PPE studies reveal importance of layering
A series of laboratory tests have shown that personal protective equipment (PPE) designed to offer fire resistance is improved by layering clothing.
According to the study, commissioned by Norwegian supplier Wenaas, layering protective clothing can offer workers the optimum protection from fire.
The manager of business development for the firm in the UK, Lee Taylor, said:
“The independent tests […] illustrate the vital difference to safety that correct layering can make […] it is literally a matter of saving lives.”
The latest innovations in flame-retardant materials ensure that protective clothing is breathable, comfortable and durable, in addition to offering protection. Developed in consultation with many workers and experts in the industry, the increasing demands of modern working are being met.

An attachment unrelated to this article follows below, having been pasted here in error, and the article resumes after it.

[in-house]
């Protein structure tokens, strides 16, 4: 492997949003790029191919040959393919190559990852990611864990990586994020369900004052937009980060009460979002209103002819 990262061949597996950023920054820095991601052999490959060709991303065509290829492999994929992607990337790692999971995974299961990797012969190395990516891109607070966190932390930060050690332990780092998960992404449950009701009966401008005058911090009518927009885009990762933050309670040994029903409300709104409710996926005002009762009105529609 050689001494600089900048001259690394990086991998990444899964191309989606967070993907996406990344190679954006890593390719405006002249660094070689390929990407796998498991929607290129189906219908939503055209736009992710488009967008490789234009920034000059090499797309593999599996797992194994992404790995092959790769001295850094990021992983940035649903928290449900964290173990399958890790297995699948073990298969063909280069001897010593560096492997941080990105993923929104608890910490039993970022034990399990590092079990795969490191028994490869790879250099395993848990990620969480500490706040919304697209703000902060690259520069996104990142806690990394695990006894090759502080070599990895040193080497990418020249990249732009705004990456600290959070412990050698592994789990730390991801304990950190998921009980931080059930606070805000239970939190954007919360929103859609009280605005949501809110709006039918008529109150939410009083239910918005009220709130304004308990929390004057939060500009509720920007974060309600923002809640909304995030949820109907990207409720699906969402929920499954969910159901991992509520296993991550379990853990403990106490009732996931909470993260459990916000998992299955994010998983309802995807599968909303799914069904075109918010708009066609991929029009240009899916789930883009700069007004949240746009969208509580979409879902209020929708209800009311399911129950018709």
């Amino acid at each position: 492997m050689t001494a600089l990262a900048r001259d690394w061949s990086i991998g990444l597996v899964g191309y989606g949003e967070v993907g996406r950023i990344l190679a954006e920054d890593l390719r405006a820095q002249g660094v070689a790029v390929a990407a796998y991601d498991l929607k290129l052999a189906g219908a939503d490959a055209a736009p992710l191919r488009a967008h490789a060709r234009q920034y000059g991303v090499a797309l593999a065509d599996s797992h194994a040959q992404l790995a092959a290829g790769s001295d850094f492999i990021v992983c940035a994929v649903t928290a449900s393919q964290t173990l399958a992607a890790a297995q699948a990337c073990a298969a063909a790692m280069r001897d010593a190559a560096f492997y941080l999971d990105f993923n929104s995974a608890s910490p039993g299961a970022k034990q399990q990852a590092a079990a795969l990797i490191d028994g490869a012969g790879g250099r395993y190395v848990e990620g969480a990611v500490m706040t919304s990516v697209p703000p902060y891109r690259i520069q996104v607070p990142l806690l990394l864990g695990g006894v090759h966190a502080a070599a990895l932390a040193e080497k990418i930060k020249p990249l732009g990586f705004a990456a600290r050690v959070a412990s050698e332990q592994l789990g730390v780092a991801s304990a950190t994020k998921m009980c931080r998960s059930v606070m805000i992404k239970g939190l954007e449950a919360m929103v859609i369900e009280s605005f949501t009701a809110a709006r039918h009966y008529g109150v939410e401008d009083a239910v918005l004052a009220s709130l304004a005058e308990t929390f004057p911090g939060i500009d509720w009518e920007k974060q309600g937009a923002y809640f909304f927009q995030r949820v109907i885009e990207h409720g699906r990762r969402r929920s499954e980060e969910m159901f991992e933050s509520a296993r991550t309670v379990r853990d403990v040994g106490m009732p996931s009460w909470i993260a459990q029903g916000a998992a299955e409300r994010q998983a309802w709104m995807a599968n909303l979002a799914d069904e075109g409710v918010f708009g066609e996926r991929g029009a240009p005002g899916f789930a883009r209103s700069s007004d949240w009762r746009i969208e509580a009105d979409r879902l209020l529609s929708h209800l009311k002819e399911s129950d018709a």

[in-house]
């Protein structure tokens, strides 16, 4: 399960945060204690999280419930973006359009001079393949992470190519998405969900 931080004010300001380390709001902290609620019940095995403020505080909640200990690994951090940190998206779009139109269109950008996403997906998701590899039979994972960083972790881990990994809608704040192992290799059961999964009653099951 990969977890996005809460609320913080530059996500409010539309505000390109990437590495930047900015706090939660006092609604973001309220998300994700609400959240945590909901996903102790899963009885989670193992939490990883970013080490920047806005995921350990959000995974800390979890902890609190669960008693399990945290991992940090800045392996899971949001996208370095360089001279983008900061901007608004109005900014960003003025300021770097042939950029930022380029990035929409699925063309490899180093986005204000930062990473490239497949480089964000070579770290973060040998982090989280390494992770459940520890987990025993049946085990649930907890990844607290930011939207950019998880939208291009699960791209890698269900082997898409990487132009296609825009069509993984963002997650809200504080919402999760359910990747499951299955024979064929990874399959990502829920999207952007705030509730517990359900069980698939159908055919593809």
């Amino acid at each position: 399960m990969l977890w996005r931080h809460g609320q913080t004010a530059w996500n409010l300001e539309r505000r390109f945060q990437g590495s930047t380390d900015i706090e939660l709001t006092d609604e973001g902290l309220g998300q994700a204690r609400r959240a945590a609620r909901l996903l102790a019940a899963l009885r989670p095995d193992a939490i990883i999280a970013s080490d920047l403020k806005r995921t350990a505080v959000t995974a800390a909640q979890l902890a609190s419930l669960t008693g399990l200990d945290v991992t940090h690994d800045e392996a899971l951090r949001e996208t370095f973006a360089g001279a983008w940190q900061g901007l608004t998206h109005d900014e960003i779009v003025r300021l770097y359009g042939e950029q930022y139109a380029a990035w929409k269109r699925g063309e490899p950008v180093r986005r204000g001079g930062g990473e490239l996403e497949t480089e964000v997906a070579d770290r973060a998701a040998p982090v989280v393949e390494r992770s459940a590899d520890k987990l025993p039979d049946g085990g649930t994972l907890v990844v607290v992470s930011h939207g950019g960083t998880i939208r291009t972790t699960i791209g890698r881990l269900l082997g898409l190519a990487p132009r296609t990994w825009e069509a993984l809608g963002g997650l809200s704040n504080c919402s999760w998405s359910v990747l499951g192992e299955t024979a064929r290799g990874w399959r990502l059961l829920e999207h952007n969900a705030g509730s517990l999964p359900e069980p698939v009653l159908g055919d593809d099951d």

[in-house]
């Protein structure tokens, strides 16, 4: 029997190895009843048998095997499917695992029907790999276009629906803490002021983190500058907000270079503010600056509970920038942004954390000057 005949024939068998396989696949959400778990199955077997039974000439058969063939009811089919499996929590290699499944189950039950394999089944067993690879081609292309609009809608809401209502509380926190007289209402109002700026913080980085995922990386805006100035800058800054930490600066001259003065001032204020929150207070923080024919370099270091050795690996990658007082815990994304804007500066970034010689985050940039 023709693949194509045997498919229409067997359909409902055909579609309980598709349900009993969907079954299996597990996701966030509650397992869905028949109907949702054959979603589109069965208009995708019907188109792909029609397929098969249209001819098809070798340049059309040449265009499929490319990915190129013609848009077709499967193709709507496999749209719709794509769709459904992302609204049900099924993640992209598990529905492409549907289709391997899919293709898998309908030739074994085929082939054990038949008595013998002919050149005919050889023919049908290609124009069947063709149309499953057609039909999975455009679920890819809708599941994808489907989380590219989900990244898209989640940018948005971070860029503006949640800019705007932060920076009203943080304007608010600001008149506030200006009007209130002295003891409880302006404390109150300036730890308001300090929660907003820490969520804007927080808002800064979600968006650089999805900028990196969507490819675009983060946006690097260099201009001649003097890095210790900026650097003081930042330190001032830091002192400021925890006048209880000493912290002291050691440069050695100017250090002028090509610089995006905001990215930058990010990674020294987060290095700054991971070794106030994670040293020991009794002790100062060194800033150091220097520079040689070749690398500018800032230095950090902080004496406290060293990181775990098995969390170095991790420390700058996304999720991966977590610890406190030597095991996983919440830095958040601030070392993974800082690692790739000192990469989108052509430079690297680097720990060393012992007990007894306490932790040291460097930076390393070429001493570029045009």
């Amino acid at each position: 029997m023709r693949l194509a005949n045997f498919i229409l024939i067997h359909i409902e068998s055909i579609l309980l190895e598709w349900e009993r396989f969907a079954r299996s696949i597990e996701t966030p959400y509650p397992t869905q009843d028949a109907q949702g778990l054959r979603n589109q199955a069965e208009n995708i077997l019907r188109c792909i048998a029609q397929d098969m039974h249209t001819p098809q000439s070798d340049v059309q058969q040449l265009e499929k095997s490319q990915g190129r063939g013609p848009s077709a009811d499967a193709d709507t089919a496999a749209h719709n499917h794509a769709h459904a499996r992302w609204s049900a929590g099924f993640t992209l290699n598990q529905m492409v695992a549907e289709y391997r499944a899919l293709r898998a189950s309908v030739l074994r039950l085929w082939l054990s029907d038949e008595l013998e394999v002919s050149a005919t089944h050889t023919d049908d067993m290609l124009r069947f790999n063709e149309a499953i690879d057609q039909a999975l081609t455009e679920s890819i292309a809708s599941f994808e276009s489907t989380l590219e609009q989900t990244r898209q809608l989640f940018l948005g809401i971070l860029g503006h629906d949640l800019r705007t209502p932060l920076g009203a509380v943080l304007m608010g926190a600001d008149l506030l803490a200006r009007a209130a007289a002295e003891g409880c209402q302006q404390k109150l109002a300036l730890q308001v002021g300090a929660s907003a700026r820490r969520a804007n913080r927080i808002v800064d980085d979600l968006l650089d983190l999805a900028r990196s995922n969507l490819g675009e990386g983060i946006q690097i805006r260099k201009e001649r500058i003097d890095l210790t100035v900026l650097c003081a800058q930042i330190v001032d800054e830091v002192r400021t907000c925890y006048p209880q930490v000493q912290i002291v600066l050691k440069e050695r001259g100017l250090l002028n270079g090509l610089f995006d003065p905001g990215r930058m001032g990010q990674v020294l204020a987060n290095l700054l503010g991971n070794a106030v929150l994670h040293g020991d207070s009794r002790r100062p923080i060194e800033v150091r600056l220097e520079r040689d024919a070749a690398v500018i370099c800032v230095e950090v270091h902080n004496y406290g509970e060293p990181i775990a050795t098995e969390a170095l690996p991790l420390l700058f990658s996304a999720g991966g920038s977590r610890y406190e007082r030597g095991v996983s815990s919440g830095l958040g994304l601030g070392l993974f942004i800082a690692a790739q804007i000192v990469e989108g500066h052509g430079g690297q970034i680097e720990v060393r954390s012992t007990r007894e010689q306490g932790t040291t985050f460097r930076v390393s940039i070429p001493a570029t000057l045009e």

However, the recently completed study suggests that external garments are not where protection starts and finishes. Indeed, the performance of a worker's underwear could significantly affect how the body reacts to hot conditions.
For example, synthetic tops do not wick away moisture or body heat. Natural fibres, such as Merino wool, do however; this lessens the potential for skin damage, such as charring and boiling.
In the tests, wearing fire retardant overalls together with specially designed underwear reduced second and third-degree burning by up to 30%. Third-degree burns with 50% coverage represent a serious loss to life and extend recovery rates.
Taylor went on to say that there needs to be a greater education of workers and operators to ensure an improved 'emphasis' is placed on the importance of underwear.